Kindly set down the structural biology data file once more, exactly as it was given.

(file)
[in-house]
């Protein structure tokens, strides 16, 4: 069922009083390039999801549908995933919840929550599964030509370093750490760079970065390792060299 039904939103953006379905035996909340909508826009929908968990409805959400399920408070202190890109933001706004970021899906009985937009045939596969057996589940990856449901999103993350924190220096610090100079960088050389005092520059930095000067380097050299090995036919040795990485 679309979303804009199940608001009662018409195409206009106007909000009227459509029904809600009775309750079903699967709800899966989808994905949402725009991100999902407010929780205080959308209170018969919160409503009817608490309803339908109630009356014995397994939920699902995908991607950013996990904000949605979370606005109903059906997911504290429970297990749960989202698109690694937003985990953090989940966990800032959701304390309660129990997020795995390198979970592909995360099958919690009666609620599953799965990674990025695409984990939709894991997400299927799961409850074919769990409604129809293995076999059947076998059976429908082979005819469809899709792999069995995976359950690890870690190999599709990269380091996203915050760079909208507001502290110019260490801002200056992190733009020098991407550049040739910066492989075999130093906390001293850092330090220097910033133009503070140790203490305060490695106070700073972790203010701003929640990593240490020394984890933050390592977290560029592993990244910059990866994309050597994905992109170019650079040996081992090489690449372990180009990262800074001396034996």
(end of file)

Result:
[in-house]
């Protein structure tokens, strides 16, 4: 069922009083390039999801549908995933919840929550599964030509370093750490760079970065390792060299 039904939103953006379905035996909340909508826009929908968990409805959400399920408070202190890109933001706004970021899906009985937009045939596969057996589940990856449901999103993350924190220096610090100079960088050389005092520059930095000067380097050299090995036919040795990485 679309979303804009199940608001009662018409195409206009106007909000009227459509029904809600009775309750079903699967709800899966989808994905949402725009991100999902407010929780205080959308209170018969919160409503009817608490309803339908109630009356014995397994939920699902995908991607950013996990904000949605979370606005109903059906997911504290429970297990749960989202698109690694937003985990953090989940966990800032959701304390309660129990997020795995390198979970592909995360099958919690009666609620599953799965990674990025695409984990939709894991997400299927799961409850074919769990409604129809293995076999059947076998059976429908082979005819469809899709792999069995995976359950690890870690190999599709990269380091996203915050760079909208507001502290110019260490801002200056992190733009020098991407550049040739910066492989075999130093906390001293850092330090220097910033133009503070140790203490305060490695106070700073972790203010701003929640990593240490020394984890933050390592977290560029592993990244910059990866994309050597994905992109170019650079040996081992090489690449372990180009990262800074001396034996």